Connecticut Shooting: Hero Teacher Died Saving Students
12/15/2012 AT 06:30 PM EST
Victoria Soto, 27, a first-grade teacher at Sandy Hook Elementary School in Newtown, Conn., ushered her students into a closet, and in so doing placed her body between them and the assailant.
"She was found huddled over her children, her students, doing instinctively what she knew was the right thing," her cousin Jim Wiltsie tells ABC News.
"I'm just proud that Vicki had the instincts to protect her kids from harm," he continued. "It brings peace to know that Vicki was doing what she loved, protecting the children, and, in our eyes, she's a hero."
Soto was among the six adults, all women, killed in the Friday morning massacre that also took the lives of 20 children – 12 girls and eight boys. The gunman, identified as 20-year-old Adam Lanza, took his own life. His mother was also found killed in a different location.
"It doesn't surprise me at all she would do this," Sabeena Ali, the parent of a girl who was in Soto's class two years ago, tells PEOPLE.
Ali calls Soto a "vibrant woman who loved the kids and would be with the kids and spend time with them and sit on the floor with them."
Two years later, her daughter – now a third-grader – still idolized the teacher.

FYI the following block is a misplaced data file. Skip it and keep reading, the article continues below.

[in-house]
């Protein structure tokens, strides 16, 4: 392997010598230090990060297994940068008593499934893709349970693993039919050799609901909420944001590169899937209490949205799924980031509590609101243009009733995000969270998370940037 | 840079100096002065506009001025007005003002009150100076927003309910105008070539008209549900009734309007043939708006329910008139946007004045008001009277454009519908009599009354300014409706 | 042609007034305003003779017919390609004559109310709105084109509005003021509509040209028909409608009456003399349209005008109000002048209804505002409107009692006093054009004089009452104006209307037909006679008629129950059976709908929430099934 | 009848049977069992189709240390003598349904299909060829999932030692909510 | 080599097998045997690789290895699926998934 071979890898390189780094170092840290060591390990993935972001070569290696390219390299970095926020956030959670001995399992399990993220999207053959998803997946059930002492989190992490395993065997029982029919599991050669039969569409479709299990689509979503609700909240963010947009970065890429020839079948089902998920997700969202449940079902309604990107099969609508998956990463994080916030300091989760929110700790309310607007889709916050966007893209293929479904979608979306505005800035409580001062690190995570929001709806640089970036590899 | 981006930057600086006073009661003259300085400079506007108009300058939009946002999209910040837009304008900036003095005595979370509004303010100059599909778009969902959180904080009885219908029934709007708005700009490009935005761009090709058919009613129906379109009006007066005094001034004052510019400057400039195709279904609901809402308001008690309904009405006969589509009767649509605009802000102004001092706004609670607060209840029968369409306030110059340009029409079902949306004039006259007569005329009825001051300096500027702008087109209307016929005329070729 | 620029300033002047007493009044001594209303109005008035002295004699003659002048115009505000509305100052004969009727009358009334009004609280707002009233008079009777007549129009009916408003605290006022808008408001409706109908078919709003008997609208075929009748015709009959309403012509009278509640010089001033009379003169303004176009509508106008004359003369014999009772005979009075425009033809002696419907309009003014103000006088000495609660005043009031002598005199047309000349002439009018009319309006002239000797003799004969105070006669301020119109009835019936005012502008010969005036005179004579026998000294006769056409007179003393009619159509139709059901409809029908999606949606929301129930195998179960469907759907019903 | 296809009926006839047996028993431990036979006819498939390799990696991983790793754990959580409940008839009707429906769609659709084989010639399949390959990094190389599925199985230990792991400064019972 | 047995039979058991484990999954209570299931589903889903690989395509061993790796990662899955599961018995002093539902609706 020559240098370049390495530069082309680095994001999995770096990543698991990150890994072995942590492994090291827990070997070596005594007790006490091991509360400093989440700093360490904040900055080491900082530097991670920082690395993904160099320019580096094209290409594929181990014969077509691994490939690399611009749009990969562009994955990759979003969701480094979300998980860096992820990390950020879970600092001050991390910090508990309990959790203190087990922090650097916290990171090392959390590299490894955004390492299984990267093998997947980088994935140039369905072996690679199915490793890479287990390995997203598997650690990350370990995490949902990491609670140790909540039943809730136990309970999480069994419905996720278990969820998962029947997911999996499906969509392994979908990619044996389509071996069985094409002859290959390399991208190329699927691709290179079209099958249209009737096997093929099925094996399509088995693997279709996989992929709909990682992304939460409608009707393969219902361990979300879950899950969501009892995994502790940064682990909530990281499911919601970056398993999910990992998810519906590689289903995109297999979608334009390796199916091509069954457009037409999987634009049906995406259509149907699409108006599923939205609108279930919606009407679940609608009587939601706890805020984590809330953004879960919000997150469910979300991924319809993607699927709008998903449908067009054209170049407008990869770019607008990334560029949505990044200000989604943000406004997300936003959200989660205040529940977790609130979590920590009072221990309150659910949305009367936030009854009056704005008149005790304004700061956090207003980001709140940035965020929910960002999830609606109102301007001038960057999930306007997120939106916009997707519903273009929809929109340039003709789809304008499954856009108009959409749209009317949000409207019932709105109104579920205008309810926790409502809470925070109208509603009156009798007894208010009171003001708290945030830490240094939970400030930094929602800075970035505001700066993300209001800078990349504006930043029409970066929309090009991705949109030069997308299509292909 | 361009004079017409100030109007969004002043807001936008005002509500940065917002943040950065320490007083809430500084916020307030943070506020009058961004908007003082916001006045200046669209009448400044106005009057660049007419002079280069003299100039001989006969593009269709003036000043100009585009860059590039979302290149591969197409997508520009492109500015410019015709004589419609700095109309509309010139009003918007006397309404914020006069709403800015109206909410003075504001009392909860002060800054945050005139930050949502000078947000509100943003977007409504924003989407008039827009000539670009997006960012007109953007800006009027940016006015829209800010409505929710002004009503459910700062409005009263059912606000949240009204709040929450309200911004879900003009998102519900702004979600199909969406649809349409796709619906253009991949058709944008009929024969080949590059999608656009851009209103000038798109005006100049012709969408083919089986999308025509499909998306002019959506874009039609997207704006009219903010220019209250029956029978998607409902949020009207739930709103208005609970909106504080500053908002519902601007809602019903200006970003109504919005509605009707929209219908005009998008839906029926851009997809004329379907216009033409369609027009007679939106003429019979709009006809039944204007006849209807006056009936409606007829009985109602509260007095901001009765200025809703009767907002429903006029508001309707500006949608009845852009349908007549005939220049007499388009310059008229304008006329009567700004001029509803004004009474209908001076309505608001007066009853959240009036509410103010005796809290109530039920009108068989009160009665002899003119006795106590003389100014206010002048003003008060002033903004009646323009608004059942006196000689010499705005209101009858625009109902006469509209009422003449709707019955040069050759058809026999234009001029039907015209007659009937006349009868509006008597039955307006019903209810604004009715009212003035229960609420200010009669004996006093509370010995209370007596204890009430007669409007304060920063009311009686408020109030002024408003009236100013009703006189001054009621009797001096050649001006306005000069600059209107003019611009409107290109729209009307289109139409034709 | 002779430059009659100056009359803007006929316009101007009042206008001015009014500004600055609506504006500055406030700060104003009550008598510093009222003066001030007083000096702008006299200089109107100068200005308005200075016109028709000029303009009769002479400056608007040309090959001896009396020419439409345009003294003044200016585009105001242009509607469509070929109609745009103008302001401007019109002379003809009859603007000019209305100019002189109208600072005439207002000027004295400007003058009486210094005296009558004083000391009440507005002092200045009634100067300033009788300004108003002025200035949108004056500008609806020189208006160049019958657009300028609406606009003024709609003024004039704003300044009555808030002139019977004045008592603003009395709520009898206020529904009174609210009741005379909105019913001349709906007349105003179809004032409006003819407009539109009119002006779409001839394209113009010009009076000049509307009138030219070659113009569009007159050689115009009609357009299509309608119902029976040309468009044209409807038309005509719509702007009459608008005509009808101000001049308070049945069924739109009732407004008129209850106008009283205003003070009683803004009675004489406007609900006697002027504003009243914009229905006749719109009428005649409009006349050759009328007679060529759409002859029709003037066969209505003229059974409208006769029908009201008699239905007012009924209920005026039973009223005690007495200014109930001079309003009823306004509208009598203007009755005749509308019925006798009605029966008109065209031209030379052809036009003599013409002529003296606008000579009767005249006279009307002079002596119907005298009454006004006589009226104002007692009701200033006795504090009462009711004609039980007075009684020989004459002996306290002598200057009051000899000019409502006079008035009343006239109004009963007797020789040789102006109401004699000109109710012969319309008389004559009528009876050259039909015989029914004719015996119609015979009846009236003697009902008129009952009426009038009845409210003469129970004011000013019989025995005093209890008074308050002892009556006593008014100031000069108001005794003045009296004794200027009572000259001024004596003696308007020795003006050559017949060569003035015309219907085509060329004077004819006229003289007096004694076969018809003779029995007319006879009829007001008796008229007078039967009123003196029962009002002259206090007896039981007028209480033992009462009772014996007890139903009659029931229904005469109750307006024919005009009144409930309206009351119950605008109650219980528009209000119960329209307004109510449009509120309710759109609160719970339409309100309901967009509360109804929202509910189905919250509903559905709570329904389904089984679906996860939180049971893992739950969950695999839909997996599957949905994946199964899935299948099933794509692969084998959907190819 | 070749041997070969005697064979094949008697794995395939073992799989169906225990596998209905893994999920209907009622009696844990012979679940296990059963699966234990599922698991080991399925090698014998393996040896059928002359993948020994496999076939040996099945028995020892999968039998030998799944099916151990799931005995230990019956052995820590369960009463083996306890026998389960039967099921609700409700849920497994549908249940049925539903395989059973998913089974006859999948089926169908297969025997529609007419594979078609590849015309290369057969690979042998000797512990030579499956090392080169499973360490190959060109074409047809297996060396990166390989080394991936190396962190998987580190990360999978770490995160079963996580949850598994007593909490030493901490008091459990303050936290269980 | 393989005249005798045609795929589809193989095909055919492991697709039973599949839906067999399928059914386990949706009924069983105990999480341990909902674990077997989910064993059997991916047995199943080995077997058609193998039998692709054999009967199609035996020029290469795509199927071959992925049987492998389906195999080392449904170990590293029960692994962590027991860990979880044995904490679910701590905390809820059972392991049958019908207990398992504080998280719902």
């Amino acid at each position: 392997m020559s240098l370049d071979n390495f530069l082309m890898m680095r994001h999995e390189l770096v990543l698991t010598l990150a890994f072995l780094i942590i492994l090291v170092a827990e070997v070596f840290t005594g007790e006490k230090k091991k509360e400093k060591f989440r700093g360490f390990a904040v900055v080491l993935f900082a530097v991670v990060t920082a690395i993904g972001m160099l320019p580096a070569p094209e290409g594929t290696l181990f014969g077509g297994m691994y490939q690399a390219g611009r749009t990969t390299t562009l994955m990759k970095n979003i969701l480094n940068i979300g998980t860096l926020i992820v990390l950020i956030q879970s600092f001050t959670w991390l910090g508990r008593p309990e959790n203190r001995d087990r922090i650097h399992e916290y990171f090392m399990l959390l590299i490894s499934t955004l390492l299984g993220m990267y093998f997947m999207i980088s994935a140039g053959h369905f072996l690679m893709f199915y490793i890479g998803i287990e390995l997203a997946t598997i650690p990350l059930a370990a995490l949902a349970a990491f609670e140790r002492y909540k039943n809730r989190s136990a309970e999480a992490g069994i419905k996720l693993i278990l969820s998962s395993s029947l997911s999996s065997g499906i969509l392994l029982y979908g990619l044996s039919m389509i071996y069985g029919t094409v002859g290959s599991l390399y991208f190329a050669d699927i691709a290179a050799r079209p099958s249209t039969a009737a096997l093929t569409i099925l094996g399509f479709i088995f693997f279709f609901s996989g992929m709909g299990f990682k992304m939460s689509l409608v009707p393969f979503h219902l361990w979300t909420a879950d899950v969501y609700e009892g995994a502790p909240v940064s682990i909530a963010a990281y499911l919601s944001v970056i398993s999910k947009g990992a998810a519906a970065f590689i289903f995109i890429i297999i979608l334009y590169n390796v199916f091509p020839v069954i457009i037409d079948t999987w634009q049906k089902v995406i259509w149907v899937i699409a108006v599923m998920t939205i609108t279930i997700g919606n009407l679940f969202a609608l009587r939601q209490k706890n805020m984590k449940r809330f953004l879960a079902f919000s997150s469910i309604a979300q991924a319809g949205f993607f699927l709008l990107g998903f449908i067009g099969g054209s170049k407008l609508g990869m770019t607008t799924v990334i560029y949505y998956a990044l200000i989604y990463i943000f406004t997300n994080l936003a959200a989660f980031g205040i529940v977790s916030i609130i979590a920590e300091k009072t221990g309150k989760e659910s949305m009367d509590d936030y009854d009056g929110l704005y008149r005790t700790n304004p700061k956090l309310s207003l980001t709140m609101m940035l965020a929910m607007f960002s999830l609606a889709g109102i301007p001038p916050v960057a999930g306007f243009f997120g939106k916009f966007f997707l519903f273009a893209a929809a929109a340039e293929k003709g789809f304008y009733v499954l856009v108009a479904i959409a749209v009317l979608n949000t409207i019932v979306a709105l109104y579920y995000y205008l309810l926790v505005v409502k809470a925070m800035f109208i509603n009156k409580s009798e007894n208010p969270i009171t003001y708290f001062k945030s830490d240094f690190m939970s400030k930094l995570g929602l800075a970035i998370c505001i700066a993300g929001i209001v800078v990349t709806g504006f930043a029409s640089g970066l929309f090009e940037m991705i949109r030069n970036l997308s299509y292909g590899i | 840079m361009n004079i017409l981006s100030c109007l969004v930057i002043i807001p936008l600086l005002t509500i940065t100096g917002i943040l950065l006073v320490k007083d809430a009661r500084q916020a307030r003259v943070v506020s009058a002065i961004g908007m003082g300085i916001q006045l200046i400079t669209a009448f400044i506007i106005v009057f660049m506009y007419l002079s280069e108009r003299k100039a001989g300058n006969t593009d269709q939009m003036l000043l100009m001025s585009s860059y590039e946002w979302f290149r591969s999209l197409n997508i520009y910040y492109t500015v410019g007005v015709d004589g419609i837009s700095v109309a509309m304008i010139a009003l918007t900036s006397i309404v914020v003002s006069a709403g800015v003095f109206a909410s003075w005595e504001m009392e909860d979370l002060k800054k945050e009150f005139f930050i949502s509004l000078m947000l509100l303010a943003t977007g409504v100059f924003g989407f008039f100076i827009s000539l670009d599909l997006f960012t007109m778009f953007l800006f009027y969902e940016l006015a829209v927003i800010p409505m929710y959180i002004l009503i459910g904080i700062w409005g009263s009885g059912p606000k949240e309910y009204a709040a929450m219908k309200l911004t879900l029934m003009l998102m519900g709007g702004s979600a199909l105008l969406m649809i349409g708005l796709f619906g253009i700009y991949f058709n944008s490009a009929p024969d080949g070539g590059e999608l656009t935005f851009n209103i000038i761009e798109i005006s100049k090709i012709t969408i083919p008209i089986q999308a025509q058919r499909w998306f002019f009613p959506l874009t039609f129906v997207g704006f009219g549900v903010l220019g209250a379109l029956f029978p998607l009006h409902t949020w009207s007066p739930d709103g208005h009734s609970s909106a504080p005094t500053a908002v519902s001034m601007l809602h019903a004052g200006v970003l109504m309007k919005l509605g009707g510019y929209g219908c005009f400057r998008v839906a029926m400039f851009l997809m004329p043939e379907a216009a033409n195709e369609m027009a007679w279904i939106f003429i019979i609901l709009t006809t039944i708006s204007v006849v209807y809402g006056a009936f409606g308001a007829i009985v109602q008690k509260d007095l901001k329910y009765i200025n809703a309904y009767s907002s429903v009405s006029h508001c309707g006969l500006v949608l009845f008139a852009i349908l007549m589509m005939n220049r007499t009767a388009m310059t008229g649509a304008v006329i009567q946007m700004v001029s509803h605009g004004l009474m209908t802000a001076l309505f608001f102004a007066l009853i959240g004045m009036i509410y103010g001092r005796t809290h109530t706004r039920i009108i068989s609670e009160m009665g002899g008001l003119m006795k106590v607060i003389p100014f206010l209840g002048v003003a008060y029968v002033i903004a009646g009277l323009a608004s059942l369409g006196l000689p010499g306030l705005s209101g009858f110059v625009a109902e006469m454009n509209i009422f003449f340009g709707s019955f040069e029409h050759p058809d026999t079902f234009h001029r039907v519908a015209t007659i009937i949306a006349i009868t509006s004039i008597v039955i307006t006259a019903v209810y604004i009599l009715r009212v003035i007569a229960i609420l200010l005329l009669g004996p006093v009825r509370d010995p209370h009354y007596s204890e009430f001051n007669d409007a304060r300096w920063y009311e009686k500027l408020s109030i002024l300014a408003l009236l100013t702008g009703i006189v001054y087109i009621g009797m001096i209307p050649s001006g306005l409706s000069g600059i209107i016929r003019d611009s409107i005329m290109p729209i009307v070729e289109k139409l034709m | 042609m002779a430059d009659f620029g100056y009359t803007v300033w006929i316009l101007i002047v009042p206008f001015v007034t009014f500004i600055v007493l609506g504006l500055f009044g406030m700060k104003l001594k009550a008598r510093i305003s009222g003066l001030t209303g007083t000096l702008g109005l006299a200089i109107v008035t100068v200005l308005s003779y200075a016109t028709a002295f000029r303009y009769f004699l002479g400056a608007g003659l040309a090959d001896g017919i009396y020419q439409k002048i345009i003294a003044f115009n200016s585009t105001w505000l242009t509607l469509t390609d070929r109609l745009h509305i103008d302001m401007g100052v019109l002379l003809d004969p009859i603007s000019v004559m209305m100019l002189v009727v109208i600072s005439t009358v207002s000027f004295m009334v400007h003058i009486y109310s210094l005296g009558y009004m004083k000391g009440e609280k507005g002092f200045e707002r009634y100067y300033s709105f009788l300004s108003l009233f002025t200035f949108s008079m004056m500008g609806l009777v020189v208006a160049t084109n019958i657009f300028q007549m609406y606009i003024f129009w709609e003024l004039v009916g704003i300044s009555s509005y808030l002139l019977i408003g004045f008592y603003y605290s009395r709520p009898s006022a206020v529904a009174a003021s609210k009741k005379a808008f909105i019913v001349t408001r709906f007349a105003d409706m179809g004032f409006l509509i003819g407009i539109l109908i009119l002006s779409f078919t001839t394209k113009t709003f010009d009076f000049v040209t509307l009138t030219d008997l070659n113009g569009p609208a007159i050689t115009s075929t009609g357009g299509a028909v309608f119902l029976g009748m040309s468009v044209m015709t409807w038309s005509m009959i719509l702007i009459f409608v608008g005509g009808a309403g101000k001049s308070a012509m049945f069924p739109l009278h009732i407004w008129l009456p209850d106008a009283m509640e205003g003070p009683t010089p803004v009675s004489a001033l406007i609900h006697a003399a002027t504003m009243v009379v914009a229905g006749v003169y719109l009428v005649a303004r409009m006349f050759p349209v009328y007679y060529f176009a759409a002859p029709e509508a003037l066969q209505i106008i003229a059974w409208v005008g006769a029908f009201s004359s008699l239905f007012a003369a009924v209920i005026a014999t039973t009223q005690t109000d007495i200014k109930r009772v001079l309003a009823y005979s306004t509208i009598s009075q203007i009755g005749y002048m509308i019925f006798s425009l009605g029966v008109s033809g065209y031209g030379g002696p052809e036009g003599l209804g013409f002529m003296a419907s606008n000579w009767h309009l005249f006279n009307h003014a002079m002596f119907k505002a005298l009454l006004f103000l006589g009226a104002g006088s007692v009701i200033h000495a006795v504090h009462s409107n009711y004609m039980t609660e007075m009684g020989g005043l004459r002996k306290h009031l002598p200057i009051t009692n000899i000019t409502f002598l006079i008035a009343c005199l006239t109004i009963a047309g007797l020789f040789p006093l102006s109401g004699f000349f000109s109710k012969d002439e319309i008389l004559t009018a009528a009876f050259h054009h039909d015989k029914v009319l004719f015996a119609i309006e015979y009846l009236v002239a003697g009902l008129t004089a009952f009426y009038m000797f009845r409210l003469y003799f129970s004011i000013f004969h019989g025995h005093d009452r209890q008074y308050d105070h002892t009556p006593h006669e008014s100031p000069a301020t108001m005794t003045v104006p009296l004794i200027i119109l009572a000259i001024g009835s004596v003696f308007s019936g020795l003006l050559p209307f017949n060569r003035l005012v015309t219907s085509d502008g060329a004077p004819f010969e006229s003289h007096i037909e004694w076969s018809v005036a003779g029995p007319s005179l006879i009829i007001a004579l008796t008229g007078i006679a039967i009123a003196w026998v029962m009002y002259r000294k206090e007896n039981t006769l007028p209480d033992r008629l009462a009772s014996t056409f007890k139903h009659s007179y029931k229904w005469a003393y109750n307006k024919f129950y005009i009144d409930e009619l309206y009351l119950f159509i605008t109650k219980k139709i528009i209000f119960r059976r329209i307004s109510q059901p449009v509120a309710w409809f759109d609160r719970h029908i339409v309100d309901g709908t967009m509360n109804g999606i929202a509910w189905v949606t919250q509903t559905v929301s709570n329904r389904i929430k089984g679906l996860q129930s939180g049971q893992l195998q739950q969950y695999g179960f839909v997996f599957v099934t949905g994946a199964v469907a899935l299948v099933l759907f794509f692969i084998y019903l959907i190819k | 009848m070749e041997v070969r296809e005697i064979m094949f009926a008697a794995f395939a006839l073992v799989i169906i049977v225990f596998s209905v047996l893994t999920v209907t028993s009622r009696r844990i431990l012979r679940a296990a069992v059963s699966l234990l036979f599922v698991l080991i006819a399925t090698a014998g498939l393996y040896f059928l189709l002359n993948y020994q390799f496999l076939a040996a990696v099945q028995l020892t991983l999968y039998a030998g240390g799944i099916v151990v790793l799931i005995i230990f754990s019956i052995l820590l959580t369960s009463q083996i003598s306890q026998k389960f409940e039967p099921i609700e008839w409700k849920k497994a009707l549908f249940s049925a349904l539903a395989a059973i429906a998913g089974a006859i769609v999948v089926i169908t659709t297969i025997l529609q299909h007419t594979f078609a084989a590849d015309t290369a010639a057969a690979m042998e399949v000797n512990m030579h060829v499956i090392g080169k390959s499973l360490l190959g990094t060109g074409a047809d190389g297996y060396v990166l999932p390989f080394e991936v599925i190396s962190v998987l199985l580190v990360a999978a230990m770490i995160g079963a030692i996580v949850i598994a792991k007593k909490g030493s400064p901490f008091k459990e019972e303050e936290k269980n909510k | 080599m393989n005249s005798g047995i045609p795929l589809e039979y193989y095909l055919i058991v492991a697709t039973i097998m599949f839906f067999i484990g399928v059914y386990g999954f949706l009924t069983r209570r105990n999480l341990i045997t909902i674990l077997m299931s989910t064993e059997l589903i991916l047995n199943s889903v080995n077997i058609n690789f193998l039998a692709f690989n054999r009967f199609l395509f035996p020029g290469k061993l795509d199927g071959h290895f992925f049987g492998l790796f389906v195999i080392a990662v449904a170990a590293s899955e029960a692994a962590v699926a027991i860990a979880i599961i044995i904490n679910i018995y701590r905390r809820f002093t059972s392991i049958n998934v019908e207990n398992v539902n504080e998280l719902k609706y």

"Every day there was some new Miss Soto story we had to listen to: 'This is what she did, this is how wonderful she was today,'" says Ali. "She would bring in snacks for the kids and do special days."
Teaching was always what Victoria Soto had aspired to do, following in an aunt's footsteps, her sister Carlee Soto told the Today show on Sunday. Students "just brought a smile to her face, always," she said. "She would come home with stories of what the kids did that day and how they were progressing so well, and how they would just make her laugh."
At a memorial held Saturday night in Soto's hometown of Stratford, mourners wore green ribbons – her favorite color – while her family has been wearing green scarves to honor the young educator.
"She loved those students more than anything," Carlee Soto said, "and she didn't call them her students; she called them her kids."